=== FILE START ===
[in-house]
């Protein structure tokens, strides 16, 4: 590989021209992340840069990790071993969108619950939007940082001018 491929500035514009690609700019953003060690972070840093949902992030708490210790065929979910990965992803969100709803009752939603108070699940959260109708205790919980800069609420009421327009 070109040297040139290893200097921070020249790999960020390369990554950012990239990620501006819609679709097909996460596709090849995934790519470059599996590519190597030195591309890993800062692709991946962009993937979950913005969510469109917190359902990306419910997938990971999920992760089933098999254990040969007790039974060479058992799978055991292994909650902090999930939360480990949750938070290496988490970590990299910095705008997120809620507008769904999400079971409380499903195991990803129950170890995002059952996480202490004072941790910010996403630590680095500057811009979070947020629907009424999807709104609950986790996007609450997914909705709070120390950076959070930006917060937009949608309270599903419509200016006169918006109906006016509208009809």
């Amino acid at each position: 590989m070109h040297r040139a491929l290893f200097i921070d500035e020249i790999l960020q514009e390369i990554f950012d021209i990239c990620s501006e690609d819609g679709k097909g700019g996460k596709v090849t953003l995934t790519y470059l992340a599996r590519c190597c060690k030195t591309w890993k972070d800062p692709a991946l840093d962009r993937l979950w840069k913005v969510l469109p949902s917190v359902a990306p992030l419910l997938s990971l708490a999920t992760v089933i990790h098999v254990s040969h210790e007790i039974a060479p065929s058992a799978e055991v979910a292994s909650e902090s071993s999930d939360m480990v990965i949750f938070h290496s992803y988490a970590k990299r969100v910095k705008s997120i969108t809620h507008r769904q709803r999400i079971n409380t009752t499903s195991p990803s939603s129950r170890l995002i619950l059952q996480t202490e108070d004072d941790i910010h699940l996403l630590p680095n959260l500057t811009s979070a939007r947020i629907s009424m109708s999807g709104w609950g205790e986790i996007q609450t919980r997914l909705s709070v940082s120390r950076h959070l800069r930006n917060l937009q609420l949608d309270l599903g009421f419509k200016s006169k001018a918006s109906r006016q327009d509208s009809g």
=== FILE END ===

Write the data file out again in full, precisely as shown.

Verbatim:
[in-house]
């Protein structure tokens, strides 16, 4: 590989021209992340840069990790071993969108619950939007940082001018 491929500035514009690609700019953003060690972070840093949902992030708490210790065929979910990965992803969100709803009752939603108070699940959260109708205790919980800069609420009421327009 070109040297040139290893200097921070020249790999960020390369990554950012990239990620501006819609679709097909996460596709090849995934790519470059599996590519190597030195591309890993800062692709991946962009993937979950913005969510469109917190359902990306419910997938990971999920992760089933098999254990040969007790039974060479058992799978055991292994909650902090999930939360480990949750938070290496988490970590990299910095705008997120809620507008769904999400079971409380499903195991990803129950170890995002059952996480202490004072941790910010996403630590680095500057811009979070947020629907009424999807709104609950986790996007609450997914909705709070120390950076959070930006917060937009949608309270599903419509200016006169918006109906006016509208009809």
């Amino acid at each position: 590989m070109h040297r040139a491929l290893f200097i921070d500035e020249i790999l960020q514009e390369i990554f950012d021209i990239c990620s501006e690609d819609g679709k097909g700019g996460k596709v090849t953003l995934t790519y470059l992340a599996r590519c190597c060690k030195t591309w890993k972070d800062p692709a991946l840093d962009r993937l979950w840069k913005v969510l469109p949902s917190v359902a990306p992030l419910l997938s990971l708490a999920t992760v089933i990790h098999v254990s040969h210790e007790i039974a060479p065929s058992a799978e055991v979910a292994s909650e902090s071993s999930d939360m480990v990965i949750f938070h290496s992803y988490a970590k990299r969100v910095k705008s997120i969108t809620h507008r769904q709803r999400i079971n409380t009752t499903s195991p990803s939603s129950r170890l995002i619950l059952q996480t202490e108070d004072d941790i910010h699940l996403l630590p680095n959260l500057t811009s979070a939007r947020i629907s009424m109708s999807g709104w609950g205790e986790i996007q609450t919980r997914l909705s709070v940082s120390r950076h959070l800069r930006n917060l937009q609420l949608d309270l599903g009421f419509k200016s006169k001018a918006s109906r006016q327009d509208s009809g």